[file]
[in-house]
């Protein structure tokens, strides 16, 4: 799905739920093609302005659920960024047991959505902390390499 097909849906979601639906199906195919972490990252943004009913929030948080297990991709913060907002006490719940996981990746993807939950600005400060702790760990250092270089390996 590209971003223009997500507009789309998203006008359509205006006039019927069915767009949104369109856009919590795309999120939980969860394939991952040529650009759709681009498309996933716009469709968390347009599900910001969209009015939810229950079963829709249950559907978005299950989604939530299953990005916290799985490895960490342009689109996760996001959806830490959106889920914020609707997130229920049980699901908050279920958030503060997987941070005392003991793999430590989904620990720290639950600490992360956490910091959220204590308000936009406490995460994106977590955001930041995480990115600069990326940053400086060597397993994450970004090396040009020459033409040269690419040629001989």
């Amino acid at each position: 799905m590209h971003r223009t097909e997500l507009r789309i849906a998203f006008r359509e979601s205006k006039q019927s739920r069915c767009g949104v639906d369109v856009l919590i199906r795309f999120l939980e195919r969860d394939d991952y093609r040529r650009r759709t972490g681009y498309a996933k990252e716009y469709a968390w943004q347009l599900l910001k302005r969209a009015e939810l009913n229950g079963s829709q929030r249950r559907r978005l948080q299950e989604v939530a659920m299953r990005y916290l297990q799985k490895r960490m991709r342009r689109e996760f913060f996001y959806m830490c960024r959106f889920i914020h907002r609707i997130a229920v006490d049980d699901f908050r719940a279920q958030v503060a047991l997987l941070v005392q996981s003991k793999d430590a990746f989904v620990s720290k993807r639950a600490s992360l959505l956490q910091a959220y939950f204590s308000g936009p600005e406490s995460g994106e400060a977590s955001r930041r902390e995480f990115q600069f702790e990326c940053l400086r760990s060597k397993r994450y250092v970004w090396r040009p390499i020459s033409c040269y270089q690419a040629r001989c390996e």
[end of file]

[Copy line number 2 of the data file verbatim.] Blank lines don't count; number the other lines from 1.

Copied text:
């Protein structure tokens, strides 16, 4: 799905739920093609302005659920960024047991959505902390390499 097909849906979601639906199906195919972490990252943004009913929030948080297990991709913060907002006490719940996981990746993807939950600005400060702790760990250092270089390996 590209971003223009997500507009789309998203006008359509205006006039019927069915767009949104369109856009919590795309999120939980969860394939991952040529650009759709681009498309996933716009469709968390347009599900910001969209009015939810229950079963829709249950559907978005299950989604939530299953990005916290799985490895960490342009689109996760996001959806830490959106889920914020609707997130229920049980699901908050279920958030503060997987941070005392003991793999430590989904620990720290639950600490992360956490910091959220204590308000936009406490995460994106977590955001930041995480990115600069990326940053400086060597397993994450970004090396040009020459033409040269690419040629001989």